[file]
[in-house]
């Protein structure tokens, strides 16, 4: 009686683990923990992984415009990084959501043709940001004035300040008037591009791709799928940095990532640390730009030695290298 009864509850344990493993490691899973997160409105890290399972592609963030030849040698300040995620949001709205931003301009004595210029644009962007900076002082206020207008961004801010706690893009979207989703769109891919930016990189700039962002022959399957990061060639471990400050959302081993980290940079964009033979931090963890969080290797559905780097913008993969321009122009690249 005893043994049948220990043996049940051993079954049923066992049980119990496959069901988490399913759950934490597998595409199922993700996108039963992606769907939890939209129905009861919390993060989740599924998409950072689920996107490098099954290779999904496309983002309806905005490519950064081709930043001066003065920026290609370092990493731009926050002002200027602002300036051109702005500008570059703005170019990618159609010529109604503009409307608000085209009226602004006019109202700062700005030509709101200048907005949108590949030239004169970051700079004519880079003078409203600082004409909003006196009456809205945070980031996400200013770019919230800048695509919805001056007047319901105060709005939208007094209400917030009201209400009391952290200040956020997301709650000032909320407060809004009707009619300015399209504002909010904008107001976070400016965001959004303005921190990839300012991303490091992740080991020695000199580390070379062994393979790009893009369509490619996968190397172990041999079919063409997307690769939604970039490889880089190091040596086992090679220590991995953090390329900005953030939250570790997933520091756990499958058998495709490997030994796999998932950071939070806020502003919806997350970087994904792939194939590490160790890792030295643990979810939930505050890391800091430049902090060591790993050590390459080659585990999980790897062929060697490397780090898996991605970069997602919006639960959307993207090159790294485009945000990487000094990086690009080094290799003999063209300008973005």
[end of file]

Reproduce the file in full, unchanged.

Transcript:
[in-house]
């Protein structure tokens, strides 16, 4: 009686683990923990992984415009990084959501043709940001004035300040008037591009791709799928940095990532640390730009030695290298 009864509850344990493993490691899973997160409105890290399972592609963030030849040698300040995620949001709205931003301009004595210029644009962007900076002082206020207008961004801010706690893009979207989703769109891919930016990189700039962002022959399957990061060639471990400050959302081993980290940079964009033979931090963890969080290797559905780097913008993969321009122009690249 005893043994049948220990043996049940051993079954049923066992049980119990496959069901988490399913759950934490597998595409199922993700996108039963992606769907939890939209129905009861919390993060989740599924998409950072689920996107490098099954290779999904496309983002309806905005490519950064081709930043001066003065920026290609370092990493731009926050002002200027602002300036051109702005500008570059703005170019990618159609010529109604503009409307608000085209009226602004006019109202700062700005030509709101200048907005949108590949030239004169970051700079004519880079003078409203600082004409909003006196009456809205945070980031996400200013770019919230800048695509919805001056007047319901105060709005939208007094209400917030009201209400009391952290200040956020997301709650000032909320407060809004009707009619300015399209504002909010904008107001976070400016965001959004303005921190990839300012991303490091992740080991020695000199580390070379062994393979790009893009369509490619996968190397172990041999079919063409997307690769939604970039490889880089190091040596086992090679220590991995953090390329900005953030939250570790997933520091756990499958058998495709490997030994796999998932950071939070806020502003919806997350970087994904792939194939590490160790890792030295643990979810939930505050890391800091430049902090060591790993050590390459080659585990999980790897062929060697490397780090898996991605970069997602919006639960959307993207090159790294485009945000990487000094990086690009080094290799003999063209300008973005």